Another question some students had problems with is in how to correct for monopolies. First, the problem with monopoly is that we are both allocatively inefficient (P>MC ) and productively inefficient (ATC is not minimized). There are two ways we can correct for this
1) We can make the monopolist "behave" like a firm in perfect competition. That is, we can force the monopolist to set P = MC. Notice that if P=MC then we are now allocatively efficient. However, there are two problems that arise with this
a) It is often hard to estimate a firm’s Marginal Cost Curve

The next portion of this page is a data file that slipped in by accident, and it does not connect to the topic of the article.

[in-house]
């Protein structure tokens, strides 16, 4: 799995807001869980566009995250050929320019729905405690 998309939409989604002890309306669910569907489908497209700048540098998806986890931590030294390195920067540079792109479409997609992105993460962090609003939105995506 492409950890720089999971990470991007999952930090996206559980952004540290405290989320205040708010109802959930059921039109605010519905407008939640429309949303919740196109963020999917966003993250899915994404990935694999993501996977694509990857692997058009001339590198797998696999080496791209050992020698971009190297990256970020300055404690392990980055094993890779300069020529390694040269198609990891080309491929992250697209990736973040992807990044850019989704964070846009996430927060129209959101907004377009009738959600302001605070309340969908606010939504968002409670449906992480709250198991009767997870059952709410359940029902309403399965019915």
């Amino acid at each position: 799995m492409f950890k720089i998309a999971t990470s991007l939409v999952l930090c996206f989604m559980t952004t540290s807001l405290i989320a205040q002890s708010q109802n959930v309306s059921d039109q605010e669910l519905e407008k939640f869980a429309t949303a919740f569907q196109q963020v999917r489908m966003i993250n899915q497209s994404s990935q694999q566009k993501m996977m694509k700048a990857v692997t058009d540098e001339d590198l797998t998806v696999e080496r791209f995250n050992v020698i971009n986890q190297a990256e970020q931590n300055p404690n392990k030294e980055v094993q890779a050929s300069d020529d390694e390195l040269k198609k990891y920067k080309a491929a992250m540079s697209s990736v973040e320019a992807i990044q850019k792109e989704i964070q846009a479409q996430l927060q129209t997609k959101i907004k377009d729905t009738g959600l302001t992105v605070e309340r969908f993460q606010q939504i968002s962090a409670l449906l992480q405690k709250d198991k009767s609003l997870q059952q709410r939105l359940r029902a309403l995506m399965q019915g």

b) Sometimes by forcing it to behave like a perfect Competitor (P=MC), you are actually causing the firm to lose money. In the graph above, setting P=MC means that the firm loses money because P
2) To correct for this, we can adopt an alternative solution. We simply set P=ATC. If P=ATC, there is still some allocative inefficiency (on the graph above, P is still > than MC). But it is a step in the right direction.